Sir Arthur Conan Doyle
Libraries in the afterlife don’t stock a lot of fiction
Anne Rice has first-hand vampire experience
There are several Loch Ness monsters
Dead authors aren’t spying on you
They may, however, be whispering suggestions to you
Sir Arthur Conan Doyle is probably best remembered as the creator of Sherlock Holmes. The author penned dozens of stories about his beloved character, published in The Strand magazine between 1891 and 1905, and a novel entitled The Hound of the Baskervilles. But Holmes was only one small part of Sir Arthur’s prolific writing career. He published over fifty books during his lifetime, spanning such diverse genres as historical romance, science fiction, military history, and spiritualism. He was one of the most popular pulp-fiction writers of his time, delighting readers with tales of mummies, dinosaurs, ghosts, and classic characters like Brigadier Gerard and Professor Challenger.
And then, on July 7, 1930, he dropped dead.
Sir Arthur’s story is an all-too-familiar one. An author achieves prominence only to be struck down by the icy hand of death. Every year, hundreds of writers pass away, bringing their literary output to an abrupt halt. And after that, we can only guess. Sadly, there isn’t a religion or spiritual belief that addresses the fears that haunt most writers during the wee hours of the night. Namely, does death mean an end to the written word? When we leave this mortal coil, will we also be giving up books and all things book-related? Are earthly pleasures like writing and reading reserved solely for the living? The only person who could feasibly answer such unanswerable questions would be an actual dead author. Someone like, say… Sir Arthur Conan Doyle.
This exclusive interview with Sir Arthur was conducted with the assistance of Arthur Pacheco, a psychic and trance medium from Hawaii. Pacheco has been regularly communicating with the dead for almost thirty years. Unlike many psychics, he goes into a trance and allows departed souls to speak directly through him, using their own voices and their own words. Mr. Pacheco purports to be on friendly terms with Sir Arthur Conan Doyle, who has been his main “spirit guide” since the early eighties.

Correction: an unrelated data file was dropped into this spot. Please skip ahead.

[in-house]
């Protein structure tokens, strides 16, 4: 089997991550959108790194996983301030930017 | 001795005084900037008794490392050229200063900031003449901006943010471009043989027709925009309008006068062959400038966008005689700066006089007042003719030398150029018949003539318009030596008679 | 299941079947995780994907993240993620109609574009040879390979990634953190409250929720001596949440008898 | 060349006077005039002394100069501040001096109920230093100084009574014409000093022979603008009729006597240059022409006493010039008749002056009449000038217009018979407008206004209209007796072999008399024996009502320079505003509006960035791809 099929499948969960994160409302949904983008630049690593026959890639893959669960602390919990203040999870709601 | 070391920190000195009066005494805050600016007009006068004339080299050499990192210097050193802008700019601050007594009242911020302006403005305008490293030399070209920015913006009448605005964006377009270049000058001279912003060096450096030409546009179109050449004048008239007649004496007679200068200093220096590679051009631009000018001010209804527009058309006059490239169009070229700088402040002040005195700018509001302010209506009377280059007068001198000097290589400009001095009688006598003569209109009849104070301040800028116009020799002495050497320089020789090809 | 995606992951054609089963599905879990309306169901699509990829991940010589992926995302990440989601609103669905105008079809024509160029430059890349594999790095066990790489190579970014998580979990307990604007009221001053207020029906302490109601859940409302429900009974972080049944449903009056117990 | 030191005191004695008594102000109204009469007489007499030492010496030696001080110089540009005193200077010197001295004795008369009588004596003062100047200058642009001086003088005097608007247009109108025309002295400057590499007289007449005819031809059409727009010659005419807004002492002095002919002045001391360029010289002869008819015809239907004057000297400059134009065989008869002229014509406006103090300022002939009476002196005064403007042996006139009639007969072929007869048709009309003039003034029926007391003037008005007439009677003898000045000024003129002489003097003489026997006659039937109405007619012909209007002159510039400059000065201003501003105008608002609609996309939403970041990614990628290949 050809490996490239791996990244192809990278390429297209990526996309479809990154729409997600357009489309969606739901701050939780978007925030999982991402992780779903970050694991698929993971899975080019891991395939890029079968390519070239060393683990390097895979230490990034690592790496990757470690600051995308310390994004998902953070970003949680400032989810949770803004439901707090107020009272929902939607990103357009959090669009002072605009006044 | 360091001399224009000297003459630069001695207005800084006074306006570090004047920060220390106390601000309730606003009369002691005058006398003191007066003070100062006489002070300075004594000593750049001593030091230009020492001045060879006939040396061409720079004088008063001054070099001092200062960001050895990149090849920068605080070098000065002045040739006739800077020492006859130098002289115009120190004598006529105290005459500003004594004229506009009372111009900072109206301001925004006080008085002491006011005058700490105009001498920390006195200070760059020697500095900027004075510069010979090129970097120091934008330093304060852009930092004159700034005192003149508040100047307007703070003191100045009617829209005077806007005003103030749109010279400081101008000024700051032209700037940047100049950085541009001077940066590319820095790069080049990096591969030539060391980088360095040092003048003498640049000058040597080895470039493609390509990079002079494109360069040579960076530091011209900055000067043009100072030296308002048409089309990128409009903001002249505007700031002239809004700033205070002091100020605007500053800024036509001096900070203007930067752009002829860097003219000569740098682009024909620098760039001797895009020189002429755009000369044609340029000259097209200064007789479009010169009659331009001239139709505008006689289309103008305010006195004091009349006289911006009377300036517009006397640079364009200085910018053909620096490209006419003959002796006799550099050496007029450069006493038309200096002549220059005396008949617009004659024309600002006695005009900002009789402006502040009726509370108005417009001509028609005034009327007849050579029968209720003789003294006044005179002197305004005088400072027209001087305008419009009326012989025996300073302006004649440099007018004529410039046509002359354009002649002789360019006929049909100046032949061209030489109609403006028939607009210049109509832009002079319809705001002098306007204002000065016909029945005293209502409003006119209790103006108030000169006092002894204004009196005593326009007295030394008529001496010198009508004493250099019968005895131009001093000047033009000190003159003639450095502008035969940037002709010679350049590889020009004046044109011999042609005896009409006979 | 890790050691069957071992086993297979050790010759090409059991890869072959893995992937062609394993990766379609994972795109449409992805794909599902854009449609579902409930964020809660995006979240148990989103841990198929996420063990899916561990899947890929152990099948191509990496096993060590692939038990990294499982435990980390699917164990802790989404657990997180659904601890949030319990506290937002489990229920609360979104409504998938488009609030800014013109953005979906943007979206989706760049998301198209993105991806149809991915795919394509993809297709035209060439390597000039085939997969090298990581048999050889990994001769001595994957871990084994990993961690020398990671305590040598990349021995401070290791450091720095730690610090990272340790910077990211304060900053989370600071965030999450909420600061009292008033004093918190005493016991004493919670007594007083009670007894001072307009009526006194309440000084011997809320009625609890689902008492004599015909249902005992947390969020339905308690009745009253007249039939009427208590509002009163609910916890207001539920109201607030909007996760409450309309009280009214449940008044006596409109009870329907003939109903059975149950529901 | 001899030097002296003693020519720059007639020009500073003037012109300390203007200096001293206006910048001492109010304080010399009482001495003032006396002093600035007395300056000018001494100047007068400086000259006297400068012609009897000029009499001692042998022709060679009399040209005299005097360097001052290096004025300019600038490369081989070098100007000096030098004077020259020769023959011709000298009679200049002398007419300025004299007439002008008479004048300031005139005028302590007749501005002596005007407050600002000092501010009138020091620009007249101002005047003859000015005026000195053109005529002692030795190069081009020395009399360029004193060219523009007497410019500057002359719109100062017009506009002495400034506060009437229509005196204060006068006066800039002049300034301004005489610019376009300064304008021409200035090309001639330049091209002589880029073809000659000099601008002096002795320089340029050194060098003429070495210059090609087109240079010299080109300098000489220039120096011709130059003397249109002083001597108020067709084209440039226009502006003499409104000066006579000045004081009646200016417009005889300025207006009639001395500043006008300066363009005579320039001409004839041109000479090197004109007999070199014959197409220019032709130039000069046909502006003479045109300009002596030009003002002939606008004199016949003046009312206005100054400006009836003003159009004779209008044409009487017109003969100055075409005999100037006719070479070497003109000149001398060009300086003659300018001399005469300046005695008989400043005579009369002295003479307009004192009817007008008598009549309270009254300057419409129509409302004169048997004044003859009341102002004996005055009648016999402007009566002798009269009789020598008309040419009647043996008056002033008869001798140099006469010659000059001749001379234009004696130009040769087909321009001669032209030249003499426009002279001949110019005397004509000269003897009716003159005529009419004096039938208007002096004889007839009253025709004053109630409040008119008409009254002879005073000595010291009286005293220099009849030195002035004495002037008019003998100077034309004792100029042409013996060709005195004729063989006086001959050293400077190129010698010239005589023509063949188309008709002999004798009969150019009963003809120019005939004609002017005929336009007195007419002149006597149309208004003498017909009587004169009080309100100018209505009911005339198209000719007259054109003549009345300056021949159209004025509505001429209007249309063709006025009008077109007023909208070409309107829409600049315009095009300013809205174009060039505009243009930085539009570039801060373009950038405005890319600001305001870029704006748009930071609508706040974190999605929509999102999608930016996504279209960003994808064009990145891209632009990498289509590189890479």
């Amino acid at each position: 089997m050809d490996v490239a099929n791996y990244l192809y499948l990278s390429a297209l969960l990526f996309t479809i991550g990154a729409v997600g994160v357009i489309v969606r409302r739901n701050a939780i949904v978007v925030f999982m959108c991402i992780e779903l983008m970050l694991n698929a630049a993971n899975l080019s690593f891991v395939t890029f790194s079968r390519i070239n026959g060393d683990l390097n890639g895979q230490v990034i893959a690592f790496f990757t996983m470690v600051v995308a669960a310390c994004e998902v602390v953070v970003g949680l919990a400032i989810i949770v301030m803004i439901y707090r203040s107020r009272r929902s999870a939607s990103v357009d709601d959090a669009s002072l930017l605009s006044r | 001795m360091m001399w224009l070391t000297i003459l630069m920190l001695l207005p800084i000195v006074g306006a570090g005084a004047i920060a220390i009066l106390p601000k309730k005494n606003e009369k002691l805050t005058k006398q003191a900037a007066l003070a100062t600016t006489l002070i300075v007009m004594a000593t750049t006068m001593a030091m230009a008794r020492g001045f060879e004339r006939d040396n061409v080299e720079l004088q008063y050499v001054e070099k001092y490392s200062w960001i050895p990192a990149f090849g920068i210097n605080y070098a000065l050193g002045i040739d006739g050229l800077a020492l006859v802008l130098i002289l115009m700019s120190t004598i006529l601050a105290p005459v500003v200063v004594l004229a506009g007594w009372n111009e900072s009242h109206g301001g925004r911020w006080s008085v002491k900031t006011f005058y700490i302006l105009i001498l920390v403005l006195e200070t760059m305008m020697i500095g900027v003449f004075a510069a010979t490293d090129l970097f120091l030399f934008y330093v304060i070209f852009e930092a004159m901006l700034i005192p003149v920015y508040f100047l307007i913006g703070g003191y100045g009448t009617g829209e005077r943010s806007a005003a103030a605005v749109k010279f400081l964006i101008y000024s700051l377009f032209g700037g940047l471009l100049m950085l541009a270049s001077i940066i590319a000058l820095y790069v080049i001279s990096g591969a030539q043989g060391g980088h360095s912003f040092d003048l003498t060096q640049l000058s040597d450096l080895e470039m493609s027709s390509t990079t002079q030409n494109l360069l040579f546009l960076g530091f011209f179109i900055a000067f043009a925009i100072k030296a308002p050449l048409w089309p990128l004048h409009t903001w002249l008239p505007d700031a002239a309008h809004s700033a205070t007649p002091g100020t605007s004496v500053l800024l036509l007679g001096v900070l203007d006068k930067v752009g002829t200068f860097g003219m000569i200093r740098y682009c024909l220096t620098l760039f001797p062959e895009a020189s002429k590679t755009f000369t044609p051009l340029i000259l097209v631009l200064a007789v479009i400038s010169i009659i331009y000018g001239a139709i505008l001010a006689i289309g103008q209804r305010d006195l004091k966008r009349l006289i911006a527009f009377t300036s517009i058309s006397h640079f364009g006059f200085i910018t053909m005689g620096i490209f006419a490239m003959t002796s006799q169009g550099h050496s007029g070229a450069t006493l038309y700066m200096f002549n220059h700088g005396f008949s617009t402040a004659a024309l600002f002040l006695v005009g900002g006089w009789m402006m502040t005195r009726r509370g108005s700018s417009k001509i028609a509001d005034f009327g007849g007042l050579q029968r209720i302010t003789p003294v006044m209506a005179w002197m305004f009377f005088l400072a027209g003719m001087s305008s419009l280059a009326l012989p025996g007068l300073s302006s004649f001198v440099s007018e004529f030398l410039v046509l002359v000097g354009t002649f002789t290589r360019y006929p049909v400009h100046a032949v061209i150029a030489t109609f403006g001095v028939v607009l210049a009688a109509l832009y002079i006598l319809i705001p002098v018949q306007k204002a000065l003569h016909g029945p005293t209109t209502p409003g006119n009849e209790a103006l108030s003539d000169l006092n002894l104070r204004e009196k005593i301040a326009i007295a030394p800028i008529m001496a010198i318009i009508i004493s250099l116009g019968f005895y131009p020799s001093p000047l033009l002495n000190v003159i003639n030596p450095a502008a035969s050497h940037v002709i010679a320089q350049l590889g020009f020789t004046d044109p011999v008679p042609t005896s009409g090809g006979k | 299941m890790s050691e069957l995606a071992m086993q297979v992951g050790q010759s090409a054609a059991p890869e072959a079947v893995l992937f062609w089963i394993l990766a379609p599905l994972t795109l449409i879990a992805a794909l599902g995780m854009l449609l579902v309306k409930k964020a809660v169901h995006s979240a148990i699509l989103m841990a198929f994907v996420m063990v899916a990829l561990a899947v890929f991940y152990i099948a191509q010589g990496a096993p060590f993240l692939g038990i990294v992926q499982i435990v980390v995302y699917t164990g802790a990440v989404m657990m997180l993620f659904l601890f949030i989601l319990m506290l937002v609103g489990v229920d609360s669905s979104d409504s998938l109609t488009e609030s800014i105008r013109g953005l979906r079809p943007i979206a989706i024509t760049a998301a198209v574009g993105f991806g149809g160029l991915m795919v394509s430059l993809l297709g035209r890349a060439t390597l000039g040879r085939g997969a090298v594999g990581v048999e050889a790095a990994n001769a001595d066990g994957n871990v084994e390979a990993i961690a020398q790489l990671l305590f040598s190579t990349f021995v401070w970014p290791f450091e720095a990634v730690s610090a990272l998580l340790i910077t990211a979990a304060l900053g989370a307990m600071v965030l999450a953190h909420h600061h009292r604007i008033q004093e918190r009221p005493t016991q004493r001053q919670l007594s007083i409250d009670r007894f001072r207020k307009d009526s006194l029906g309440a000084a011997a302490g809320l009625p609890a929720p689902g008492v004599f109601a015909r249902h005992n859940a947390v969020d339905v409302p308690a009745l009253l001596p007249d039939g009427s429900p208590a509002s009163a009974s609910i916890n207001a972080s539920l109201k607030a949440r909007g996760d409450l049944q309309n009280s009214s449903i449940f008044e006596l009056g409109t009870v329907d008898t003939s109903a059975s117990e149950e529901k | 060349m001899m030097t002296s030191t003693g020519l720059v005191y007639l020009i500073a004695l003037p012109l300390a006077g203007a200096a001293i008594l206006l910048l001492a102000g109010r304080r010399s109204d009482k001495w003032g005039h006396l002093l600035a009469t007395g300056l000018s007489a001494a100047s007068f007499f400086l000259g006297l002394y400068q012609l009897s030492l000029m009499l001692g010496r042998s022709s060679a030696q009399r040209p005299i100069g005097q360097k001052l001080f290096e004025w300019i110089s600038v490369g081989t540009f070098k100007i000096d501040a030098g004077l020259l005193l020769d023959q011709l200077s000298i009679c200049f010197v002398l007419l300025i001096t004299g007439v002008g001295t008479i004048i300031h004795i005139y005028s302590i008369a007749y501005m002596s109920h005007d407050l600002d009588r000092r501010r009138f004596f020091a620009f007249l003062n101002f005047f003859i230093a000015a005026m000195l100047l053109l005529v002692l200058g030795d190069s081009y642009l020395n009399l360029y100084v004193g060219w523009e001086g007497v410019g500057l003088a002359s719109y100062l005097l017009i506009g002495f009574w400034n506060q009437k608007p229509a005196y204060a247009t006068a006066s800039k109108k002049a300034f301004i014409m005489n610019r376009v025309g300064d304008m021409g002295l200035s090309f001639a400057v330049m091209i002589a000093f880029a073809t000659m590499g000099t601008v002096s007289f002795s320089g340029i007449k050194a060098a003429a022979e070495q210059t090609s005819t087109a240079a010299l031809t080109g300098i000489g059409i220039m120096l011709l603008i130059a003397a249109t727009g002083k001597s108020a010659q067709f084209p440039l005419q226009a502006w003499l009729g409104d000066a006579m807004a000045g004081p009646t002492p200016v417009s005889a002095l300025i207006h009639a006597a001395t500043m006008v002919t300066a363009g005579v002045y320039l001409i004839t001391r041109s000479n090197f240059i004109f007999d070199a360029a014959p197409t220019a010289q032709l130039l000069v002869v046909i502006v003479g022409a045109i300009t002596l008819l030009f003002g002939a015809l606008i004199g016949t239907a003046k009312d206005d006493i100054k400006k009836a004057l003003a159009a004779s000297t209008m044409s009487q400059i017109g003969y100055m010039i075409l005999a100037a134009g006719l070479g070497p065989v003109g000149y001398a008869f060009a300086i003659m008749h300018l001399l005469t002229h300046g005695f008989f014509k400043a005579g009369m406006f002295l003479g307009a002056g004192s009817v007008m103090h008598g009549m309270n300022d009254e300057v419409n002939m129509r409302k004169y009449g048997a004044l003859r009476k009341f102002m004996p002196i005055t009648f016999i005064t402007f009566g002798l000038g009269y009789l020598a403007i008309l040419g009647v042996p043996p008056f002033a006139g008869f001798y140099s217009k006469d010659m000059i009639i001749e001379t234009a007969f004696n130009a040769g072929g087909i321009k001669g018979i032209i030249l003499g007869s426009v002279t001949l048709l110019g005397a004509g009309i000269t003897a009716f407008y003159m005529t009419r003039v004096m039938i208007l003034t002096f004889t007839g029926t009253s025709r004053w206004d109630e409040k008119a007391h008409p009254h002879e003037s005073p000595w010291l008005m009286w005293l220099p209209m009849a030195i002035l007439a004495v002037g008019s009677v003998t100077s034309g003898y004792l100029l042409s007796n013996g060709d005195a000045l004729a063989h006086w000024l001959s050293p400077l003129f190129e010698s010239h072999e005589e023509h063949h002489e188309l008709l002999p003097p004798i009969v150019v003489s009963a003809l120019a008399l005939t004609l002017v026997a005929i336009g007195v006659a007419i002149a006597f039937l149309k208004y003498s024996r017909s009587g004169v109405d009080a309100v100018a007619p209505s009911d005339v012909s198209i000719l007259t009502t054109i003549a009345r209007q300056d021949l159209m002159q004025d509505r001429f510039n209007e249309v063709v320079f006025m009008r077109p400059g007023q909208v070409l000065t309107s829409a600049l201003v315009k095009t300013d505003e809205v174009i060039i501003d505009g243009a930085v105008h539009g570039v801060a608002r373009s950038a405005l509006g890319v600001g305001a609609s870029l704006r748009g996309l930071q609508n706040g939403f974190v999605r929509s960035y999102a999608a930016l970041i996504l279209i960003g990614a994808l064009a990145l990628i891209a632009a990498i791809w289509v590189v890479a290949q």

The following interview took place during several sessions over the course of six months. Sir Arthur—or “The Old Moustache,” as he frequently called himself—spoke with a thick British accent, and was prone to deep, almost guttural laughter, often apropos of absolutely nothing.
THE BELIEVER: You’re often cited as one of the founding fathers of pulp fiction. What do you think of modern pulp writers? Are you impressed with where your literary heirs have taken it, or slightly underwhelmed?
SIR ARTHUR CONAN DOYLE: I am impressed with the lot. I would say that those currently embodied and writing are as trusting as we were to venture forth into unknown territories, and not as concerned with how their works would be accepted as that they should write what their souls were experiencing as a phase of their own evolutionary journey. So far be it for me to speak in terms of being a critic, literary or otherwise, but it is not lost upon me that there are always hurdles and challenges to be overcome by any who essay to reach and possibly teach the public at large. And as such, and as a writer of yore, I can only feel a certain sense of solidarity with these intrepid souls and wish them the best. Since arriving here, I am now very much more aware of a type of Law of Necessity that is what determines what receives publication and what does not. It is what the public most has need to read next that is what determines what gets accepted by publishers, though these individuals are often the last to know this.
BLVR: In other words, if an author doesn’t get his or her book into print, it doesn’t necessarily mean that it isn’t good. It may simply be that the universe has other publishing plans?
ACD: In a sense, yes.
BLVR: Well, that’s certainly comforting.
We hope you enjoy this excerpt.
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